Chronic Health Conditions Storytelling Group

This group will meet weekly, unless otherwise noted, in the LINK 059, Seminar 1 from 6:00-7:30 pm every Thursday.

The Duke Health Humanities Lab seeks participants for its third annual offering of the Chronic Health Conditions Storytelling (CHCS) group. Facilitated by Duke medical students Sam Hofacker, Megha Gupta, and Sarah Hodges, advised by faculty member Deborah Jenson, and assisted by Health Humanities Lab Manager and former Duke Disability Alliance president Cuquis Robledo, the group uses short excerpts of fiction, poetry, autobiography, podcasts, video, and images as prompts for conversation and sharing about chronic health conditions. Students managing health conditions ranging from depression and anxiety, acne to ADD, endometriosis to diabetes and cancer, to IBS and chronic pain, to lupus and diabetes are warmly welcomed for supportive and creative dialogue on their journey to optimization both of their health and their education. Students dealing with the health problems of loved ones are also invited to participate.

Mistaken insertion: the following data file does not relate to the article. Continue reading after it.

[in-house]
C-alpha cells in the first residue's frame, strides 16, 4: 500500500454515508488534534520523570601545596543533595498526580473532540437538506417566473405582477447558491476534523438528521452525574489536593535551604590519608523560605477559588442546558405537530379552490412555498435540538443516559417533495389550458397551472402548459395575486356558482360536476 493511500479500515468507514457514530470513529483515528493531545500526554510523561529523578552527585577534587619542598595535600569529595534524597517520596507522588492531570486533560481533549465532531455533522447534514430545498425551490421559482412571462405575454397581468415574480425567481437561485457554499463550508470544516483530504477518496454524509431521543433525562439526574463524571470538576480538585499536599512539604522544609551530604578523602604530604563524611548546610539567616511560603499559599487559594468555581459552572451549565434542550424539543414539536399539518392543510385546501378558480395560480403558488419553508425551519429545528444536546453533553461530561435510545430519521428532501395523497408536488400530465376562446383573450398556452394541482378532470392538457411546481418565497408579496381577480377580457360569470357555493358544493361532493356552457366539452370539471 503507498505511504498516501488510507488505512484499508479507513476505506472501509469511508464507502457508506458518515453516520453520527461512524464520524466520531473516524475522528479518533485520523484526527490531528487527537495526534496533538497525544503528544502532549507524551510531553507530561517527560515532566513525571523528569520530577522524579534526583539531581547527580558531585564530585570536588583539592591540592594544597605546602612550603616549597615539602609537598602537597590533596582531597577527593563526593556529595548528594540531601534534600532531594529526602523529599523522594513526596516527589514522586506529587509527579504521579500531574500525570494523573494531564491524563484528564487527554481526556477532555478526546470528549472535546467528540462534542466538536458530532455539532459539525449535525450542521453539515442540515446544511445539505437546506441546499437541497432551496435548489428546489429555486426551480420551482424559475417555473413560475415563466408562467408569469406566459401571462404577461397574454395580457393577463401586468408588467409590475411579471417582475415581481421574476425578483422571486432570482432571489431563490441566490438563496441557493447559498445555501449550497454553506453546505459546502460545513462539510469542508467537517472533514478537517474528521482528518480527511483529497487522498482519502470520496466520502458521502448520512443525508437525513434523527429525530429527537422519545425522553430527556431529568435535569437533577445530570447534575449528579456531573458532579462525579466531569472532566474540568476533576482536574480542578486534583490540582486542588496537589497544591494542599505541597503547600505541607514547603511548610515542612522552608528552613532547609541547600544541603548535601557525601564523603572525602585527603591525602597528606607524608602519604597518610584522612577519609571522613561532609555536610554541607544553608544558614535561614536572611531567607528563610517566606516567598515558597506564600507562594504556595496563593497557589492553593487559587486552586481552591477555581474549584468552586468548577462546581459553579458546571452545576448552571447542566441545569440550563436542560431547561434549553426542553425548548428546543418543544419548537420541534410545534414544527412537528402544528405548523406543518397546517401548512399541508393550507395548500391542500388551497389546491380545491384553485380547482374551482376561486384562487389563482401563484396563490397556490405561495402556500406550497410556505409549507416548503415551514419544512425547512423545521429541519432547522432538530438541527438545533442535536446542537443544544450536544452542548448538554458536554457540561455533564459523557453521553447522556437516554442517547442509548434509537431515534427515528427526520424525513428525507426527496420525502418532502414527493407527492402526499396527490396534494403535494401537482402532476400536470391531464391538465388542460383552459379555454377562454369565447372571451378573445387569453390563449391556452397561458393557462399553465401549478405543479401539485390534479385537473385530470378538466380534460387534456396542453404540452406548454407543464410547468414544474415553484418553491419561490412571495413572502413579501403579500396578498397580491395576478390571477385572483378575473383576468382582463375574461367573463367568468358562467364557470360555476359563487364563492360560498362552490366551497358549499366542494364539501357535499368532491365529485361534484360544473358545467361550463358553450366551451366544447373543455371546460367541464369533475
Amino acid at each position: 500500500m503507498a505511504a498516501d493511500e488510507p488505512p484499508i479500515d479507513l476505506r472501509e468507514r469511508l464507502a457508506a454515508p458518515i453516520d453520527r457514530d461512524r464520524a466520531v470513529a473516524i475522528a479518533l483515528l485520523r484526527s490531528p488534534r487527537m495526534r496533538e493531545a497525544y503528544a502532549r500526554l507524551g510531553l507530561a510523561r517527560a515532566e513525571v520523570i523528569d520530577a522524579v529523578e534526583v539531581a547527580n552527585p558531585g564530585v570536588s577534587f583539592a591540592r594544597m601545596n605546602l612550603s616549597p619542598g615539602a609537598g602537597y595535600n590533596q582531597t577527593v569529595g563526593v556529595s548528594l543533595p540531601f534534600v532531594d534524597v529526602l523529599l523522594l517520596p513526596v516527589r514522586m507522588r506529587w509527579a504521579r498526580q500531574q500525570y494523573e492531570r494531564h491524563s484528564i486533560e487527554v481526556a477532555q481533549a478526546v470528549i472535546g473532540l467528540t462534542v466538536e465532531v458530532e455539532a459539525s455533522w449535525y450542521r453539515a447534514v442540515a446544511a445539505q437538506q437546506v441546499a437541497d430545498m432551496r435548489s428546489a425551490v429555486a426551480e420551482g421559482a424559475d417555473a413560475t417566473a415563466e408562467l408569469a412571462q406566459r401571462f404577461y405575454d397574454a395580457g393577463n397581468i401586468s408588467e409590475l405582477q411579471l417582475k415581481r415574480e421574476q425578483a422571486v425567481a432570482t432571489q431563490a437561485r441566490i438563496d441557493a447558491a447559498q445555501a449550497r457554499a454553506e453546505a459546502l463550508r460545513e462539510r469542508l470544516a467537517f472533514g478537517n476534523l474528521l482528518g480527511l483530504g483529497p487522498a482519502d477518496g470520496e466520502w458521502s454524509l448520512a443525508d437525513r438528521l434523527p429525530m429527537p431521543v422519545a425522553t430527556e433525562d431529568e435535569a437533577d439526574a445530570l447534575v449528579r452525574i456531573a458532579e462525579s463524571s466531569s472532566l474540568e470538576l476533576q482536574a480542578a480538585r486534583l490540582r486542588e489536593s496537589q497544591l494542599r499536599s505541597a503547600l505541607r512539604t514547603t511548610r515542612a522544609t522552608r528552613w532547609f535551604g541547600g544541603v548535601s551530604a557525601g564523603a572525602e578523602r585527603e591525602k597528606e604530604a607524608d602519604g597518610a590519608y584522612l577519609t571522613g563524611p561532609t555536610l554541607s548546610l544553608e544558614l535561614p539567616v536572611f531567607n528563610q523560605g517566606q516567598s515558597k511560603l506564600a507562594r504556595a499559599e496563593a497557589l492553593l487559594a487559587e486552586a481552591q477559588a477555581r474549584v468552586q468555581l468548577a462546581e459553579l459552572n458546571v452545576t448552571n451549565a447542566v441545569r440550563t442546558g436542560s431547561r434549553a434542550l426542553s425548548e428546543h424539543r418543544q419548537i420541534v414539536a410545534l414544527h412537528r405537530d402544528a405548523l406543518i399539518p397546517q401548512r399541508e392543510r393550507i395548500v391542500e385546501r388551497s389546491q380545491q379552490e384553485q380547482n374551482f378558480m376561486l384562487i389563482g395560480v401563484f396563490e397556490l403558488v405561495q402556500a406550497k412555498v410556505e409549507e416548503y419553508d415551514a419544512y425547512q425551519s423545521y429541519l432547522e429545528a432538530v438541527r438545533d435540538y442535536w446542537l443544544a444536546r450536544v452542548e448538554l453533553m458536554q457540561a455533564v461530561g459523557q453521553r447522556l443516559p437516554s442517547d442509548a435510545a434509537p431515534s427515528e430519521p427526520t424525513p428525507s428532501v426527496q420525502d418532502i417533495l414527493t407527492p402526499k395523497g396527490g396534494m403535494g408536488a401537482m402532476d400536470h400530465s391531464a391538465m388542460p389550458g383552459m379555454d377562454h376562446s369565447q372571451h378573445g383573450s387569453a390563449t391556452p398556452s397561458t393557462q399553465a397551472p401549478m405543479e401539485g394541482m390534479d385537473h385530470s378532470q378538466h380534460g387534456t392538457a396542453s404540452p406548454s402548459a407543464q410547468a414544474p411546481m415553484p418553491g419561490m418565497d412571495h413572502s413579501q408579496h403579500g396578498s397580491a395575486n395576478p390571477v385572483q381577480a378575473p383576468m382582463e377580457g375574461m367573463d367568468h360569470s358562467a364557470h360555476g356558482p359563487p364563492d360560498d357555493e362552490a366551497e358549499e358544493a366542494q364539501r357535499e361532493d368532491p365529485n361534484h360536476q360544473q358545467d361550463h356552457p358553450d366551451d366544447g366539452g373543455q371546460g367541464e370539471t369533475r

Examples of short texts and excerpts on chronic illness that are used in discussion include, “My Body is My Temple” by Emiliano Bourgeois-Chacon:

“Doctors want to knock my temple beams, cut my muscles they say

Fungus can’t grow where there is nothing

Well I need every part of my body even parts I don’t know”

Facilitators will promote discussion, serve as sounding boards in dialogue, give creative writing prompts, and provide feedback on students’ writing if desired. Creative writing prompts are fluid, but include rubrics such as legacy/memoir writing, transactional writings, and poetic writing. One example: “Write a Letter to your Illness.” 

We hope that through the collaborative use of creative outlets, students will develop personal resources to maximize both education and health.

Feedback from previous participants:

“A personal space to cope with my own story. In our today’s fast-paced society, I take this as a time that is dedicated to me. I believe in the power of storytelling.”

“A great outlet to express frustrations and receive understanding.”

“Helped me more aptly describe my personal struggles.” 

“I find answers, peace, strategies. I learnt of different ways to deal with things by listening to others share their stories. Writing in itself was therapeutic.”

“Even just going the one time allowed me to start thinking more critically and openly about how my health has been so PRESENT in my life. Since then I have been really trying to do some work on my relationship to the pain that my body causes me.”

“I also learned how to implement narrative medicine in my future medical practice.”

Guasaca is provided as a meal for this event.


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